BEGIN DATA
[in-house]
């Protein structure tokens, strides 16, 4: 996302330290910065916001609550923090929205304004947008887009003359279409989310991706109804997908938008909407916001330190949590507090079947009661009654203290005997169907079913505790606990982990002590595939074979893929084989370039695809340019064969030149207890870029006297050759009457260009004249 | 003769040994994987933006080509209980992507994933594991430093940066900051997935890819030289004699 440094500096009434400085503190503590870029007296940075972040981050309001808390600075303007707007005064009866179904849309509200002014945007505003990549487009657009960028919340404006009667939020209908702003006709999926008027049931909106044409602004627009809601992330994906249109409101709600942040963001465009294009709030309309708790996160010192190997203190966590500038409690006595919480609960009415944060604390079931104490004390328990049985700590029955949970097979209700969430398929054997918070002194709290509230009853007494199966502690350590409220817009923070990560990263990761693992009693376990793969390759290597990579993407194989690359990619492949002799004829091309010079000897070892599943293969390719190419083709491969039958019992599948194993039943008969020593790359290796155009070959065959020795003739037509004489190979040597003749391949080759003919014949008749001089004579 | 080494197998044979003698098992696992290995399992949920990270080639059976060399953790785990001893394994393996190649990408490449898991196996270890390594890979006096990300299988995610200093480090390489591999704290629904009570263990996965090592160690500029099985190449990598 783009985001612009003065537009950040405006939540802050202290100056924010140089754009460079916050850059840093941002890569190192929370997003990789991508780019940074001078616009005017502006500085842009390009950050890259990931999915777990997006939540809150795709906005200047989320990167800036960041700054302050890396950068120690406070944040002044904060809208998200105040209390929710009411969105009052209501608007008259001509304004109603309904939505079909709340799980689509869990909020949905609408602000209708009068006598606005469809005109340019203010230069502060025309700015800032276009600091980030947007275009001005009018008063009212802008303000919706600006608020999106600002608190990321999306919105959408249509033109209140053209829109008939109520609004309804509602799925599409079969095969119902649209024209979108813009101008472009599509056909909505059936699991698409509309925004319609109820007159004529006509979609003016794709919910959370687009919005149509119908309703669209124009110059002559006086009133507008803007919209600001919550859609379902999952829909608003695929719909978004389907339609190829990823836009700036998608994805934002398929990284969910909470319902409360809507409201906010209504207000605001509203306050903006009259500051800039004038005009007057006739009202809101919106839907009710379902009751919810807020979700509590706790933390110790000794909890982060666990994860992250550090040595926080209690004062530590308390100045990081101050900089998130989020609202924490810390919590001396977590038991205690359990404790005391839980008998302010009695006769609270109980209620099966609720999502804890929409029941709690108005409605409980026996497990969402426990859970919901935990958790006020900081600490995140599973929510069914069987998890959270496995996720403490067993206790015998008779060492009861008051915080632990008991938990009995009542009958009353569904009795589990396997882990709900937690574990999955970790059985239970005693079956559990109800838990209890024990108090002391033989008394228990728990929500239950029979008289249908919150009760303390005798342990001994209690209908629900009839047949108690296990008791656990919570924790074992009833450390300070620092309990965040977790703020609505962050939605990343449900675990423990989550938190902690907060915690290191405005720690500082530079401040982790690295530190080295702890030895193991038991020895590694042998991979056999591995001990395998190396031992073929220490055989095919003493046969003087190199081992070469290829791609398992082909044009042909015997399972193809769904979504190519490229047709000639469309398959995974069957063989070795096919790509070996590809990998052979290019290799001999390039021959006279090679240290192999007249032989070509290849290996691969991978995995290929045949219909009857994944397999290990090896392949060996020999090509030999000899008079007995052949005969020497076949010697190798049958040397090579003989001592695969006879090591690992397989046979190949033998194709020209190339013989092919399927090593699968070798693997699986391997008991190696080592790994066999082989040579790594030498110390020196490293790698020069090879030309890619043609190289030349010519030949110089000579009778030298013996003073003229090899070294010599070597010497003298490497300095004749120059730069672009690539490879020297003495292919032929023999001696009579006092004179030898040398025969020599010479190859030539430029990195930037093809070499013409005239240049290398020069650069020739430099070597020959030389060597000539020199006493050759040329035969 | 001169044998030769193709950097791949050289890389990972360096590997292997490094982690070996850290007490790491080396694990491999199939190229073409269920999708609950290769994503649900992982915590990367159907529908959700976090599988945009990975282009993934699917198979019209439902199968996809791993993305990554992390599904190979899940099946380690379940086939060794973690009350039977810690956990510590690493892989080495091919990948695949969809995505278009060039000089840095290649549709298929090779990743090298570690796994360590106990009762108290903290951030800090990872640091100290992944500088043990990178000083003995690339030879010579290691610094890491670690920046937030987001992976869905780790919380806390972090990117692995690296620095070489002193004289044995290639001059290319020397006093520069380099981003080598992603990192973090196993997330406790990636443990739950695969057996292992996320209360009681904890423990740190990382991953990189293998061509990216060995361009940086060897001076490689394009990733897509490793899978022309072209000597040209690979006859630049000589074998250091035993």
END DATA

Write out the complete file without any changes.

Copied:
[in-house]
């Protein structure tokens, strides 16, 4: 996302330290910065916001609550923090929205304004947008887009003359279409989310991706109804997908938008909407916001330190949590507090079947009661009654203290005997169907079913505790606990982990002590595939074979893929084989370039695809340019064969030149207890870029006297050759009457260009004249 | 003769040994994987933006080509209980992507994933594991430093940066900051997935890819030289004699 440094500096009434400085503190503590870029007296940075972040981050309001808390600075303007707007005064009866179904849309509200002014945007505003990549487009657009960028919340404006009667939020209908702003006709999926008027049931909106044409602004627009809601992330994906249109409101709600942040963001465009294009709030309309708790996160010192190997203190966590500038409690006595919480609960009415944060604390079931104490004390328990049985700590029955949970097979209700969430398929054997918070002194709290509230009853007494199966502690350590409220817009923070990560990263990761693992009693376990793969390759290597990579993407194989690359990619492949002799004829091309010079000897070892599943293969390719190419083709491969039958019992599948194993039943008969020593790359290796155009070959065959020795003739037509004489190979040597003749391949080759003919014949008749001089004579 | 080494197998044979003698098992696992290995399992949920990270080639059976060399953790785990001893394994393996190649990408490449898991196996270890390594890979006096990300299988995610200093480090390489591999704290629904009570263990996965090592160690500029099985190449990598 783009985001612009003065537009950040405006939540802050202290100056924010140089754009460079916050850059840093941002890569190192929370997003990789991508780019940074001078616009005017502006500085842009390009950050890259990931999915777990997006939540809150795709906005200047989320990167800036960041700054302050890396950068120690406070944040002044904060809208998200105040209390929710009411969105009052209501608007008259001509304004109603309904939505079909709340799980689509869990909020949905609408602000209708009068006598606005469809005109340019203010230069502060025309700015800032276009600091980030947007275009001005009018008063009212802008303000919706600006608020999106600002608190990321999306919105959408249509033109209140053209829109008939109520609004309804509602799925599409079969095969119902649209024209979108813009101008472009599509056909909505059936699991698409509309925004319609109820007159004529006509979609003016794709919910959370687009919005149509119908309703669209124009110059002559006086009133507008803007919209600001919550859609379902999952829909608003695929719909978004389907339609190829990823836009700036998608994805934002398929990284969910909470319902409360809507409201906010209504207000605001509203306050903006009259500051800039004038005009007057006739009202809101919106839907009710379902009751919810807020979700509590706790933390110790000794909890982060666990994860992250550090040595926080209690004062530590308390100045990081101050900089998130989020609202924490810390919590001396977590038991205690359990404790005391839980008998302010009695006769609270109980209620099966609720999502804890929409029941709690108005409605409980026996497990969402426990859970919901935990958790006020900081600490995140599973929510069914069987998890959270496995996720403490067993206790015998008779060492009861008051915080632990008991938990009995009542009958009353569904009795589990396997882990709900937690574990999955970790059985239970005693079956559990109800838990209890024990108090002391033989008394228990728990929500239950029979008289249908919150009760303390005798342990001994209690209908629900009839047949108690296990008791656990919570924790074992009833450390300070620092309990965040977790703020609505962050939605990343449900675990423990989550938190902690907060915690290191405005720690500082530079401040982790690295530190080295702890030895193991038991020895590694042998991979056999591995001990395998190396031992073929220490055989095919003493046969003087190199081992070469290829791609398992082909044009042909015997399972193809769904979504190519490229047709000639469309398959995974069957063989070795096919790509070996590809990998052979290019290799001999390039021959006279090679240290192999007249032989070509290849290996691969991978995995290929045949219909009857994944397999290990090896392949060996020999090509030999000899008079007995052949005969020497076949010697190798049958040397090579003989001592695969006879090591690992397989046979190949033998194709020209190339013989092919399927090593699968070798693997699986391997008991190696080592790994066999082989040579790594030498110390020196490293790698020069090879030309890619043609190289030349010519030949110089000579009778030298013996003073003229090899070294010599070597010497003298490497300095004749120059730069672009690539490879020297003495292919032929023999001696009579006092004179030898040398025969020599010479190859030539430029990195930037093809070499013409005239240049290398020069650069020739430099070597020959030389060597000539020199006493050759040329035969 | 001169044998030769193709950097791949050289890389990972360096590997292997490094982690070996850290007490790491080396694990491999199939190229073409269920999708609950290769994503649900992982915590990367159907529908959700976090599988945009990975282009993934699917198979019209439902199968996809791993993305990554992390599904190979899940099946380690379940086939060794973690009350039977810690956990510590690493892989080495091919990948695949969809995505278009060039000089840095290649549709298929090779990743090298570690796994360590106990009762108290903290951030800090990872640091100290992944500088043990990178000083003995690339030879010579290691610094890491670690920046937030987001992976869905780790919380806390972090990117692995690296620095070489002193004289044995290639001059290319020397006093520069380099981003080598992603990192973090196993997330406790990636443990739950695969057996292992996320209360009681904890423990740190990382991953990189293998061509990216060995361009940086060897001076490689394009990733897509490793899978022309072209000597040209690979006859630049000589074998250091035993």